LA Judge Sued Over 'Super-Spreader' Hearings Amid Virus

By Craig Clough
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Law360 (February 9, 2021, 10:41 PM EST) -- Five nonprofit legal service organizations sued the Los Angeles County Superior Court's presiding judge Tuesday, claiming he's violating the state constitutional rights of attorneys and litigants by requiring them to appear in person for traffic and eviction hearings when the county is the "epicenter of the coronavirus pandemic."

The lawsuit filed by Public Counsel and other groups seeks an order preventing the court's presiding judge and the clerk of the court system from holding in-person traffic and unlawful detainer hearings during the coronavirus pandemic.

The decision to continue with the hearings while the Los Angeles area experiences one of the highest rates of COVID-19 deaths in the nation is creating "super-spreader" events that disproportionately impact people of color and those with low-incomes, the legal groups said.

"The court's facilities are built and administered in a way that makes it impossible to maintain a safe social distance of six feet or more, particularly within crowded and poorly ventilated courtrooms and hallways," the groups said.

A series of orders from the presiding judge have acknowledged the dangers COVID-19 presents to visitors of the Los Angeles County court system, the groups said while pointing to an order in March completely shutting down the courts and others that gradually reopened some services. Judge Kevin C. Brazile was the court's presiding judge in 2020, with Judge Eric. C. Taylor serving in the role since Jan. 1.

The decision to proceed with traffic and unlawful detainer hearings flies in the face of the advice of some public health experts who have dubbed LA "the epicenter of the coronavirus pandemic," according to the legal groups, which added the county recently surpassed 15,000 deaths related to the pandemic.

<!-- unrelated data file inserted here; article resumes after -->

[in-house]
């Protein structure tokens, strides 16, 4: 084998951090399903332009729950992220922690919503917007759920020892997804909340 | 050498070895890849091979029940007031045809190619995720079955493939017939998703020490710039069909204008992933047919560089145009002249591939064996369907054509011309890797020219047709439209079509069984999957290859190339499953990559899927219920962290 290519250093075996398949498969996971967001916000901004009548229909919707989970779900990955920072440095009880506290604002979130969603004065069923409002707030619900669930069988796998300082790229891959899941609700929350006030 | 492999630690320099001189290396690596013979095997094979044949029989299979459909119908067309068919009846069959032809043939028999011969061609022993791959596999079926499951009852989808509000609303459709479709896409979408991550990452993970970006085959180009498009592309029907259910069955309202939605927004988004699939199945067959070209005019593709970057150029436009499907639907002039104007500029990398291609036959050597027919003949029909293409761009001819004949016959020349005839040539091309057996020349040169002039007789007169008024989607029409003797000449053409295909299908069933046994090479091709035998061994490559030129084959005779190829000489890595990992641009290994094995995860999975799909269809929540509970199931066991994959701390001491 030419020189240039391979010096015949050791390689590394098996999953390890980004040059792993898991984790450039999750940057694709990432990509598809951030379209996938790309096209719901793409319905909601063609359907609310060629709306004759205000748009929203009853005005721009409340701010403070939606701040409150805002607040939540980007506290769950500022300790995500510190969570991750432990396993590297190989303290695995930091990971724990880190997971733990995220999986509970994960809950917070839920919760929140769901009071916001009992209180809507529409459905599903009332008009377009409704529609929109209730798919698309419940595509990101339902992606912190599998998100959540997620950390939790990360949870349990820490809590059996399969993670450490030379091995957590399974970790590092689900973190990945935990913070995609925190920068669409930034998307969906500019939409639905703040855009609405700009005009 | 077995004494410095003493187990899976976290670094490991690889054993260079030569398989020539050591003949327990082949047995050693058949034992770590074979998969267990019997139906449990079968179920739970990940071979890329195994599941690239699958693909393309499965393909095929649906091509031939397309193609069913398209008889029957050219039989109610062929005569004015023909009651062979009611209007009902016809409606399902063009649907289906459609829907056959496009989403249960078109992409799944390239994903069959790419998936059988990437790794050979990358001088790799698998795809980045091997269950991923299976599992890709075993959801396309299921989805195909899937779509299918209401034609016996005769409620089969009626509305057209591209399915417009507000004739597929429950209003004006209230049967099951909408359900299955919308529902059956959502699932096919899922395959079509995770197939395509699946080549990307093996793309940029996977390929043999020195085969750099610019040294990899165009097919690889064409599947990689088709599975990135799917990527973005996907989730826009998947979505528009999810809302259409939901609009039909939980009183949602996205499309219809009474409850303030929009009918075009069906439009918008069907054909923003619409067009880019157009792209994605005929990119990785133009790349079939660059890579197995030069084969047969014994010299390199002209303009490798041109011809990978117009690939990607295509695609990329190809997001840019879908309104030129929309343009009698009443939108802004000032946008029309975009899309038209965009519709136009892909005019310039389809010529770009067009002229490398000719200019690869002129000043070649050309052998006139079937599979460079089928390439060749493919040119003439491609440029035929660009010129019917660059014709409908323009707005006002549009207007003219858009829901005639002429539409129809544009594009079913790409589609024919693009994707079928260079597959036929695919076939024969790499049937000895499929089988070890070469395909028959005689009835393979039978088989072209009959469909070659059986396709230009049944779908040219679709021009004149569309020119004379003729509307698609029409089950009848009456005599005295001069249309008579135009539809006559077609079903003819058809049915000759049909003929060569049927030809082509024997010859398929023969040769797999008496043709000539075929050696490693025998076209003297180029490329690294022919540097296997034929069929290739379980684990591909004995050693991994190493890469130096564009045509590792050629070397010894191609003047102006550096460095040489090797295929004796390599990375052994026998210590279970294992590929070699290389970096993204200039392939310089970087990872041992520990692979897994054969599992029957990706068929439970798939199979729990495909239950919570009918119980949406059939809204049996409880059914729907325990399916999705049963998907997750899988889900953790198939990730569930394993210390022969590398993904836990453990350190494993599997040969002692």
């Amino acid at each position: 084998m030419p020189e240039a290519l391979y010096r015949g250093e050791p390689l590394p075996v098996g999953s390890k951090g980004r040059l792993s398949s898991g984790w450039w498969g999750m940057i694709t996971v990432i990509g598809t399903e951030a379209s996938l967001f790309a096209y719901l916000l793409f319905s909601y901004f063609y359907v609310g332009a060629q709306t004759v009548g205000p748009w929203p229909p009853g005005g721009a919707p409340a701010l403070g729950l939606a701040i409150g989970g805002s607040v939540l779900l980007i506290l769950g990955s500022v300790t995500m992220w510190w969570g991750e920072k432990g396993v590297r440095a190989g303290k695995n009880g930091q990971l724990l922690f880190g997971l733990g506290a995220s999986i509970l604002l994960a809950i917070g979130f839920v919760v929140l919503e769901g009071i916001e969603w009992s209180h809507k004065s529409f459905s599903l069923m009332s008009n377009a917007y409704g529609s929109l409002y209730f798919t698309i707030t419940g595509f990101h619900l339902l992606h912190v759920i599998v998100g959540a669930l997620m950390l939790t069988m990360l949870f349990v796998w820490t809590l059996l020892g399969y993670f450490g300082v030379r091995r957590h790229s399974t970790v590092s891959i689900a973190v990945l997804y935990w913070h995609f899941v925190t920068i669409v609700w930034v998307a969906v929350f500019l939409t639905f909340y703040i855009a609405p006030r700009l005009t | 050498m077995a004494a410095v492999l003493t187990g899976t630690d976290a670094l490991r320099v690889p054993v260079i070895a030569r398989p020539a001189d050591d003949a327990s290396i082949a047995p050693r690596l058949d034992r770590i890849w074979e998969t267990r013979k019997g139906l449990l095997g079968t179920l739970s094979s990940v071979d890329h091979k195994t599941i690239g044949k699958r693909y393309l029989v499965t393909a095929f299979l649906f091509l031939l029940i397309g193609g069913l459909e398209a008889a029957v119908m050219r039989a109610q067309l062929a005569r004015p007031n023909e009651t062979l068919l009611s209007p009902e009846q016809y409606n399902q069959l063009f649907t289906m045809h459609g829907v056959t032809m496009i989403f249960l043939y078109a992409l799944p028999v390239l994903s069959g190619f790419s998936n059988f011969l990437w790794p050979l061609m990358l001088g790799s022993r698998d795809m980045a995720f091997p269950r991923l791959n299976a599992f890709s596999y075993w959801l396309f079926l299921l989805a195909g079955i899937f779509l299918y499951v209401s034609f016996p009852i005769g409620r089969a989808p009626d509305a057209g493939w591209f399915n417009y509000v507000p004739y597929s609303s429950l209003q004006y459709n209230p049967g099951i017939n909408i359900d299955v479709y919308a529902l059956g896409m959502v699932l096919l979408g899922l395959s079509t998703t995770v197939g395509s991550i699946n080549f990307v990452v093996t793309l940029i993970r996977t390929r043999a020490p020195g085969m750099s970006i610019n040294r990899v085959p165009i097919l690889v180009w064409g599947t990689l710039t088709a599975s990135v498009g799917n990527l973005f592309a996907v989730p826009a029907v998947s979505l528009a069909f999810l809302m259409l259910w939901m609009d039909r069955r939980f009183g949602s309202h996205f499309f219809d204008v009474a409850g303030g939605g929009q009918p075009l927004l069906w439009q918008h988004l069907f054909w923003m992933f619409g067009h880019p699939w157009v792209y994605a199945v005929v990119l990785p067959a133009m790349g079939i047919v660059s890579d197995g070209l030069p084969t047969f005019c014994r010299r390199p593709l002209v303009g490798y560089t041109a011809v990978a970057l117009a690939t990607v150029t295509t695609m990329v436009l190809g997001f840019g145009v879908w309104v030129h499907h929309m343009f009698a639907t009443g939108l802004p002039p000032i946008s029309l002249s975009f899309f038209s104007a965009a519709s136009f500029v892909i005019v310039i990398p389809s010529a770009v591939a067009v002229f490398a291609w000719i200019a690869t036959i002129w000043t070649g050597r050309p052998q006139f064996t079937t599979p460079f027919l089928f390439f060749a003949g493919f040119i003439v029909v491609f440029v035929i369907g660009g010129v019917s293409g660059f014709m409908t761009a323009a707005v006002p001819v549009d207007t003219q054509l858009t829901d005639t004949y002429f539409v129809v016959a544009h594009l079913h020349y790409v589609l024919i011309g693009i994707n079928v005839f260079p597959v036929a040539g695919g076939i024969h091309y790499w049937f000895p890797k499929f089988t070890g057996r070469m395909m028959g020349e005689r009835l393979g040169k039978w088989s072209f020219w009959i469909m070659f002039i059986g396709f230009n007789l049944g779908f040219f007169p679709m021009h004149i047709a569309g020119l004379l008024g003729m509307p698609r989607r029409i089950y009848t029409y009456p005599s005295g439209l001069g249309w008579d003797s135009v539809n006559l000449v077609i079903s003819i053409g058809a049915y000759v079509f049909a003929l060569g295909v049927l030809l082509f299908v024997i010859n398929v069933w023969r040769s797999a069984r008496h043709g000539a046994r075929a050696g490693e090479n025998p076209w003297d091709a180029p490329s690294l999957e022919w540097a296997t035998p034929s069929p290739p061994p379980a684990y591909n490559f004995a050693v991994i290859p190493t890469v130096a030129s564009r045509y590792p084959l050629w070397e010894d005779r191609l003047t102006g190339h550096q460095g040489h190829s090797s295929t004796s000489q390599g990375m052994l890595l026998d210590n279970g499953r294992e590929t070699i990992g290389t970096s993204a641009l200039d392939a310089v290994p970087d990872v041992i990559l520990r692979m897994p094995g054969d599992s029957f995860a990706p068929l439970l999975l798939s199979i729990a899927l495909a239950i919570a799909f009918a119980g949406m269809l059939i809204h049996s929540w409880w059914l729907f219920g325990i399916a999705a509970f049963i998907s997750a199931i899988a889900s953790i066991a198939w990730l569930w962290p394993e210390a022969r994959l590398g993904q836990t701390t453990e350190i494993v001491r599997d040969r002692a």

Court Communications Director Ann E. Donlan said in a statement that the court does not comment on pending litigation, but that "we anticipate that all matters brought by litigants each day across the county will be heard safely and fairly because of our commitment to equal access to justice."

The legal groups also noted that three Los Angeles County Superior Court employees have recently died from COVID-19, and it is believed they contracted the virus at work.

"There is no public information suggesting that any public health expert has approved the procedures or practices in place in Los Angeles Superior Court courthouses, nor has the court administration claimed that any public health experts regularly monitor for safety court proceedings that have since fall 2020 required in-person appearances by litigants and their counsel," the groups said.

Los Angeles County imposes "severe consequences" on litigants who do not appear in court for traffic or unlawful detainer orders, and there are no exceptions, even for people who have tested positive for COVID-19, the groups said.

"The communities we serve are already suffering the worst consequences of this pandemic, with rates of serious illness and death several times higher than those in whiter, wealthier neighborhoods," Trinidad Ocampo, supervising attorney for Neighborhood Legal Services of Los Angeles County, said in a statement. "The Los Angeles Superior Court, as the guardian of justice, should be trying to mitigate these inequalities, not exacerbate them."

The lawsuit includes claims for creating a public nuisance and a dangerous condition of public property.

The legal groups are represented by counsel from Public Counsel, Inner City Law Center, Bet Tzedek, Legal Aid Foundation of Los Angeles and Neighborhood Legal Services of Los Angeles County.

Counsel information for the defendants was not immediately available.

The case is Public Counsel et al. v. Presiding Judge, Superior Court of Los Angeles County et al., case number 21STCV05124, in the Superior Court of the State of California, County of Los Angeles County.

--Editing by Michael Watanabe.

Update: The story has been updated with a case number.

Correction: A previous version of this story misstated the court's current presiding judge. The error has been corrected
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